Vox Dei?

Michael Kleen's Conversation with Vox Day was an unusual article for Strike The Root, but gave a valuable insight into why theists may become good branch-trimming libertarians, but seldom ax-wielding, anarchist root-strikers. I had noticed Mr. Day at the masthead of that highly Statist, conservative publication World Net Daily, with its 24-point headlines shouting for DADT not to be repealed, or START not to be ratified, laws to be Constitutional, etc. But until this appeared, I hadn't noticed he was a libertarian.
Clearly, he's bright; and anyone who declares that his favorite book was written by Marcus Aurelius has to be widely-read. Aurelius was a Roman Emperor, a warrior and head of State reigning at the end of the second century AD and the author of Meditations - a collection of bons mots quite perceptive but "revered as a literary monument to a government of service and duty" according to Wikipedia. Yuck. Aurelius forced back foreign challenges to his imperial authority and wrote the meditations while on a military campaign. No doubt there are worse examples in history of dictators at the head of a vast empire, but there can't be very many; and this is the author Mr. Day, alleged libertarian, most admires. There's Red Flag #1.
Flag #2 is waved by his name. Of course, he may well have been given it when a babe in arms, but he chooses now to use both forename and last name and must surely know that they form a play on the Latin phrase "Vox Dei"--the voice of God. That choice no doubt involves some pleasant whimsy, but it may also suggest a whiff of megalomania. Delusion of grandeur, as in the case of ex-President Bush, is frequently unaccompanied by membership in MENSA--but there are exceptions, and perhaps Day is one of them. So I checked the origin of that phrase, and found it in some 10th Century advice by the theologian Alcuin, who urged Charlemagne: "And those people should not be listened to who keep saying the voice of the people is the voice of God, since the riotousness of the crowd is always very close to madness." Now comes Mr. Day, with a name suggesting the authentic Voice of God, to correct the madness of mere mortals; as he actually says to Kleen, "Most People Are Idiots."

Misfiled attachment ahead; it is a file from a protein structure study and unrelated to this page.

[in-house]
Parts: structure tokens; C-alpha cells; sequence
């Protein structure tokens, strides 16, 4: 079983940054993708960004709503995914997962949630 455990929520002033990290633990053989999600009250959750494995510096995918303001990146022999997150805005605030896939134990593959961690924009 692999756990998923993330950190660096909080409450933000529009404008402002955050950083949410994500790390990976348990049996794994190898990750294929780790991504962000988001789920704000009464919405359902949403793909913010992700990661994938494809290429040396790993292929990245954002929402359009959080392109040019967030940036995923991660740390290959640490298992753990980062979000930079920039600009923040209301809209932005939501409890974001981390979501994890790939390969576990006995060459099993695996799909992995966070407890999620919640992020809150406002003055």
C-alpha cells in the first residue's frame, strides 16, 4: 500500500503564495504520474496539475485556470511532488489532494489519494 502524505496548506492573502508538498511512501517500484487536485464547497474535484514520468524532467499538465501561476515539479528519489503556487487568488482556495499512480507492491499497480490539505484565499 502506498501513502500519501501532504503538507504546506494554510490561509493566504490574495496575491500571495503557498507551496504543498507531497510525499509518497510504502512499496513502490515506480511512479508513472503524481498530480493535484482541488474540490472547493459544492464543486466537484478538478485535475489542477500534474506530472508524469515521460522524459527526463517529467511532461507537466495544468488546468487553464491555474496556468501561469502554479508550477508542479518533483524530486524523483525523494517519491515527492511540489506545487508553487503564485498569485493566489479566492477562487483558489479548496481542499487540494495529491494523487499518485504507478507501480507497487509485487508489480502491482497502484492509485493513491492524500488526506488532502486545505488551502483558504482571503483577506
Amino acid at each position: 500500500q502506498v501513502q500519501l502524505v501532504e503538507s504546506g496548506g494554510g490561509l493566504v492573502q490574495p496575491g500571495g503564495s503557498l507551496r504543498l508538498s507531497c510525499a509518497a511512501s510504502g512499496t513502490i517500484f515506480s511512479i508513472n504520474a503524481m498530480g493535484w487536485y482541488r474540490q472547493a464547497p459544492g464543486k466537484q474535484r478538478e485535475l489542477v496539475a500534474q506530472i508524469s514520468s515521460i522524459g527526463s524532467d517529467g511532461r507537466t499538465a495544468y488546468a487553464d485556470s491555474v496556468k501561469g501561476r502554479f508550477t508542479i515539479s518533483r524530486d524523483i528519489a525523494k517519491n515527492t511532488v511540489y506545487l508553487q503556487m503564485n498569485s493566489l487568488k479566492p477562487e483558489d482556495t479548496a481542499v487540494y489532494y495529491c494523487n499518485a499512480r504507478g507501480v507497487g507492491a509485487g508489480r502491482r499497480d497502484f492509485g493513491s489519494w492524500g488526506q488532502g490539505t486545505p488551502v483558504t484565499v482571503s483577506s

So much for the superficial clues. Let's now get down to the heart of Day's philosophy.
In exactly the manner found on every page of the Bible, Vox Day asserts without a shred of objective proof that "Jesus Christ is the King of Kings"--there is no reasoning, no debate, no weighing of evidence, just raw dogma, take it or leave it, as in "In the beginning God created the heaven and the earth." (Genesis 1:1.) His breathtaking next suggestion is that God is "somewhat of a libertarian" and it's a good example of the intellectual gymnastics that theists are obliged to perform, when trying to make the real world fit their premise. They invented an idea to explain why a perfect creator is not responsible for an imperfect creation: free will. Gosh golly, the impeccable creator gave mankind some free will, and just look how badly he's used it. Who would have guessed?
Notice that this is not just likening mankind to a dog on a leash, controlled by a kindly owner so that we can practice making our own excursions but not get into really deep trouble under the wheels of a truck. This rather is the kind of cynical, authoritarian deception practiced by the IRS: its alleged income tax is a "voluntary system" (they really do say that) but if you don't volunteer, you may be put in a government cage. Thus God, allegedly, says Choose as you will--but if you choose wrong, you'll spend eternity in the agony and torture of Hell. Some "free will." Don Vito Corleone would use a different phrase.